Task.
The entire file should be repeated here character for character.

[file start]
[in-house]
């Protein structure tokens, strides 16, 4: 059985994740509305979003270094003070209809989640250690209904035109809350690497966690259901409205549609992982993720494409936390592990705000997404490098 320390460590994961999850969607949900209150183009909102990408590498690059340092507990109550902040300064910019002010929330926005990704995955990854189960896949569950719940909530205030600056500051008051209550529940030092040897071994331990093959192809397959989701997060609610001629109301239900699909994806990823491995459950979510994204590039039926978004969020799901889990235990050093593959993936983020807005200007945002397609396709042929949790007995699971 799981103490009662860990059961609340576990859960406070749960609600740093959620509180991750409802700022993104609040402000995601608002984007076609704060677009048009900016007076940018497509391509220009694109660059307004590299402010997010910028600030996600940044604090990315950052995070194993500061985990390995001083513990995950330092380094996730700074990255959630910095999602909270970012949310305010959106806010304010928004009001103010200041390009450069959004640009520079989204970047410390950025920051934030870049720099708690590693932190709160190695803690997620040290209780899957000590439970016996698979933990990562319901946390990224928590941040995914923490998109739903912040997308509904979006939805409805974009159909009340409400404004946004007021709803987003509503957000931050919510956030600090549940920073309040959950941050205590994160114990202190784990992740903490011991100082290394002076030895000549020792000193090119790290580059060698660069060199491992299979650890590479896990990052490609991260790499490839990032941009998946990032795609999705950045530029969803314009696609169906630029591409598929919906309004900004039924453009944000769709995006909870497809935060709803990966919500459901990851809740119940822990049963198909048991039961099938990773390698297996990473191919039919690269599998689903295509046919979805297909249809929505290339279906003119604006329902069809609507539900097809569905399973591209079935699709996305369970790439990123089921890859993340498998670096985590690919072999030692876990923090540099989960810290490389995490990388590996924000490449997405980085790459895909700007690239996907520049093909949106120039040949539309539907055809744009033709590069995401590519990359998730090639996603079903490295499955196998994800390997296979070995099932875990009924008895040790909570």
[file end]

[in-house]
């Protein structure tokens, strides 16, 4: 059985994740509305979003270094003070209809989640250690209904035109809350690497966690259901409205549609992982993720494409936390592990705000997404490098 320390460590994961999850969607949900209150183009909102990408590498690059340092507990109550902040300064910019002010929330926005990704995955990854189960896949569950719940909530205030600056500051008051209550529940030092040897071994331990093959192809397959989701997060609610001629109301239900699909994806990823491995459950979510994204590039039926978004969020799901889990235990050093593959993936983020807005200007945002397609396709042929949790007995699971 799981103490009662860990059961609340576990859960406070749960609600740093959620509180991750409802700022993104609040402000995601608002984007076609704060677009048009900016007076940018497509391509220009694109660059307004590299402010997010910028600030996600940044604090990315950052995070194993500061985990390995001083513990995950330092380094996730700074990255959630910095999602909270970012949310305010959106806010304010928004009001103010200041390009450069959004640009520079989204970047410390950025920051934030870049720099708690590693932190709160190695803690997620040290209780899957000590439970016996698979933990990562319901946390990224928590941040995914923490998109739903912040997308509904979006939805409805974009159909009340409400404004946004007021709803987003509503957000931050919510956030600090549940920073309040959950941050205590994160114990202190784990992740903490011991100082290394002076030895000549020792000193090119790290580059060698660069060199491992299979650890590479896990990052490609991260790499490839990032941009998946990032795609999705950045530029969803314009696609169906630029591409598929919906309004900004039924453009944000769709995006909870497809935060709803990966919500459901990851809740119940822990049963198909048991039961099938990773390698297996990473191919039919690269599998689903295509046919979805297909249809929505290339279906003119604006329902069809609507539900097809569905399973591209079935699709996305369970790439990123089921890859993340498998670096985590690919072999030692876990923090540099989960810290490389995490990388590996924000490449997405980085790459895909700007690239996907520049093909949106120039040949539309539907055809744009033709590069995401590519990359998730090639996603079903490295499955196998994800390997296979070995099932875990009924008895040790909570």